About that same age, I heard the girl’s chorus at my school sing “Ladybird”, a setting of a Hungarian folk song by composer Zoltán Kodály. The lyrics were

Ladybird, O fly now,
Up into the sky now,
Hark to the drumming!
Now the Turks are coming!
Hurry, hurry will you
Or they’ll catch and kill you!
Pickle you in brine,
Tie you up in twine,
Trussing you to toast you,
Griddle you, or roast you.
Take you to the tower,
Grind you up in flour
Hear the Turks a-coming,
Mustn’t let them catch you!
Fly! Fly! Ladybird, O Fly now!

I wasn’t quite sure what a Ladybird was, but I was now aware that they lived a life of imminent peril.

My parents told us a story years ago about going out to see the Alfred Hitchcock movie “The Birds”. Not only were they gravely unsettled by it, they suddenly noticed how many birds there were, everywhere they went. In large groups. Planning something nefarious.

Perhaps revenge against the Turks. Or my dad for his bird impressions.

The Way Of The Sun

I colored pictures as a very small child, and the sun was either there or it wasn’t, a kind of decoration in the sky, a marker to tell day from night.

A little later, I learned that the sun moves: that it rises in the east and sets in the west. I remember a book where the sun was depicted as Helios, god of the sun, making his way across the sky in a fiery chariot.

I even learned that the path of the sun marks out the location of the zodiac, even though I wasn’t quite sure how, since I never saw them together.

Much we learn, as children and otherwise, we take on faith.

I learned still later that, without the sun, plants won’t grow; that biological cycles always begin there.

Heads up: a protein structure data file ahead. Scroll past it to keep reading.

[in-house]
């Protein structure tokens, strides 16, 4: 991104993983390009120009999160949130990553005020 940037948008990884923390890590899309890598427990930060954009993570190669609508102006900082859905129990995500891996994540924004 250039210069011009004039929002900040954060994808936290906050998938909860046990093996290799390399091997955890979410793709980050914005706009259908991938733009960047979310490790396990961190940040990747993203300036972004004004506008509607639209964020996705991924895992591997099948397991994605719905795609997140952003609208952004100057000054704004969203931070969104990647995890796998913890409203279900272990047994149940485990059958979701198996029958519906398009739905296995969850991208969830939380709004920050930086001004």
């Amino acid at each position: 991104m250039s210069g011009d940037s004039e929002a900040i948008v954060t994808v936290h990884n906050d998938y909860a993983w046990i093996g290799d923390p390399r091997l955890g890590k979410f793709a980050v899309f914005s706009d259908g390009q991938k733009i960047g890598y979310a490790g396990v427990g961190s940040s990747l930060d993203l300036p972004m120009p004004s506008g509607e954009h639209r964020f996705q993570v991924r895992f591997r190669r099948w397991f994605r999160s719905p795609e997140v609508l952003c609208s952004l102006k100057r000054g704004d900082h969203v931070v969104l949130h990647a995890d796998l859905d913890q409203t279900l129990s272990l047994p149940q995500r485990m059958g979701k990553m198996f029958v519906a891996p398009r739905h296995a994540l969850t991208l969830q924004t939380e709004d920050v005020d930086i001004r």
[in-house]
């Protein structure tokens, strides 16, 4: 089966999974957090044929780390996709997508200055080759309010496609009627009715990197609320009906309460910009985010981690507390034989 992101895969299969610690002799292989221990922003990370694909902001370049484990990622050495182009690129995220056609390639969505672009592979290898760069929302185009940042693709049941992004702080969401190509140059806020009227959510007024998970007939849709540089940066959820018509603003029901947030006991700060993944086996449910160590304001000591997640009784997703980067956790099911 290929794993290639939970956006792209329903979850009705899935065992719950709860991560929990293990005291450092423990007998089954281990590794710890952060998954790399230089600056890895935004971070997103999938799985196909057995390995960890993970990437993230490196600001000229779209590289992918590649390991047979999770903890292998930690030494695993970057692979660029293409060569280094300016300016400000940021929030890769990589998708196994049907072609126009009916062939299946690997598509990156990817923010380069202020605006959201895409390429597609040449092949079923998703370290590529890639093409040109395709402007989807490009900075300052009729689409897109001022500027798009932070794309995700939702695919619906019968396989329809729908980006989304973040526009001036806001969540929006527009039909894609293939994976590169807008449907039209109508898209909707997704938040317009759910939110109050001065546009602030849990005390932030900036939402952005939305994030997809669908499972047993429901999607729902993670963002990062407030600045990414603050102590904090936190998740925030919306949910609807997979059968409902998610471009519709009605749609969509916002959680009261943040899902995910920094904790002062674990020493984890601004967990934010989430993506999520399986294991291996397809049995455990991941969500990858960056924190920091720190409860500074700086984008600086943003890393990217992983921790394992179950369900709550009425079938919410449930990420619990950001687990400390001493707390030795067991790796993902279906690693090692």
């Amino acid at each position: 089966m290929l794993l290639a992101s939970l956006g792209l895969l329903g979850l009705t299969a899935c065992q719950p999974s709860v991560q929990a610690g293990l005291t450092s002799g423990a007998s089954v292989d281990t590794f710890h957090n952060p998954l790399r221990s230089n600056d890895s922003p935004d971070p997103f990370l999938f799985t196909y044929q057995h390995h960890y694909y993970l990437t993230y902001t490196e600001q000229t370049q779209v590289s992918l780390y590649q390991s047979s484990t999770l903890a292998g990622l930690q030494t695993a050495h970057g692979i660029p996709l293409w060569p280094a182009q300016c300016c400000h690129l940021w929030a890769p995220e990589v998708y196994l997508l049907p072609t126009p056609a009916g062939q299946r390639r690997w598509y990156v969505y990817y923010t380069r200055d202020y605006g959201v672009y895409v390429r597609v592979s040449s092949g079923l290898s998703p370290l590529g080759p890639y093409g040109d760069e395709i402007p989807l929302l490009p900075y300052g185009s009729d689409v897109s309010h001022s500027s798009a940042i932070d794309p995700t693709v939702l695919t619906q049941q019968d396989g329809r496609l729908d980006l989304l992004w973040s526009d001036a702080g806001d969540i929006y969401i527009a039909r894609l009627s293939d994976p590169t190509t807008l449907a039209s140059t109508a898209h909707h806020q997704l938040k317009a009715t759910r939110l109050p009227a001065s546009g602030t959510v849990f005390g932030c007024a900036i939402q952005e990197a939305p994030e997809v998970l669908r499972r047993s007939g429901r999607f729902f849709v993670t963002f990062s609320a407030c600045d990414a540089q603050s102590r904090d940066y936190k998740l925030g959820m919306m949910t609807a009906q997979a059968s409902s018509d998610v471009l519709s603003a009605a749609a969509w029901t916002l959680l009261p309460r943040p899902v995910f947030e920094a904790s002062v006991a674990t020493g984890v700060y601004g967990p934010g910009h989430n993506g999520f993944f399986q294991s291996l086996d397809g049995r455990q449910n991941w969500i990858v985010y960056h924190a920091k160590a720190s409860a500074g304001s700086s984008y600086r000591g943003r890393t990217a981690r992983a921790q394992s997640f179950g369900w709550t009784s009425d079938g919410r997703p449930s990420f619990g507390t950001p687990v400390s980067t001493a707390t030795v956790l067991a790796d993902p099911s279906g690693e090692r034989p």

Still, as a teen, the sun was primarily a thing I used: to get a tan, to give my friends and me light to play ball. It also frequently disappointed me, not being visible exactly when or for as long as I would have wished, or sometimes, sticking around too long.

My scientific knowledge of the sun’s importance went up as the intensity of my feelings about it went down. If I drew a picture of daytime at eighteen, for instance, the sun might not even be in it. After all, me seeing the sun depended on which way I happened to be facing.

As I leave this hotel towards the nursing home where my mother lays dying, I turn onto a road called Vía Del Sol — the Way of the Sun. The desert lays around me in the early morning light.

As a child, a parent is just there or not, a thing you kind of take for granted.

You learn later that your parent’s life had motion: that they started as children, but, with time, they grew up, and eventually, became your parent. They are your first heroine and hero, larger than any myth could ever be.

You even learn that much of what you do is predicated by your parents via heredity or environment, even though you are not sure exactly how that works, seeing as how the former is only superficially visible, and the latter is so pervasive as to not be noticeable.

Finally, you learn that the cycle of life itself starts with parents and children, and continues when those children become parents, and so on.

Still, as a teen, or a young person, you come to see parents primarily for what they can do for you: can you go to the beach with your friends and get a tan, can you stay out late playing ball. All too often, their answers are not what we’d want, and that may become our focus.

The sun is a star. However, it is our star, the one so close it seems completely different than all the others.

Stars have life cycles: they begin, age, and, eventually, end. Throughout the observable universe, stars in each of these stages can be observed.

It’s hard to imagine life without the sun, though, right? I mean, it’s there, it’s always been there, even in your childhood drawings, a yellow circle on a light blue background.

My mother was a girl, like other girls. She grew up near Niagara Falls, met my father, had my sister, my brother, and me. She was a mother, like your mother, like countless other mothers. But she was our mother, which made her different to us.

Today, watching her labored breathing in a nursing home bed, her hands clutching convulsively at her blanket, eyes occasionally opening to see me, I realize again what I already knew: that her course is nearly run, her part of the cycle of life nearly spent.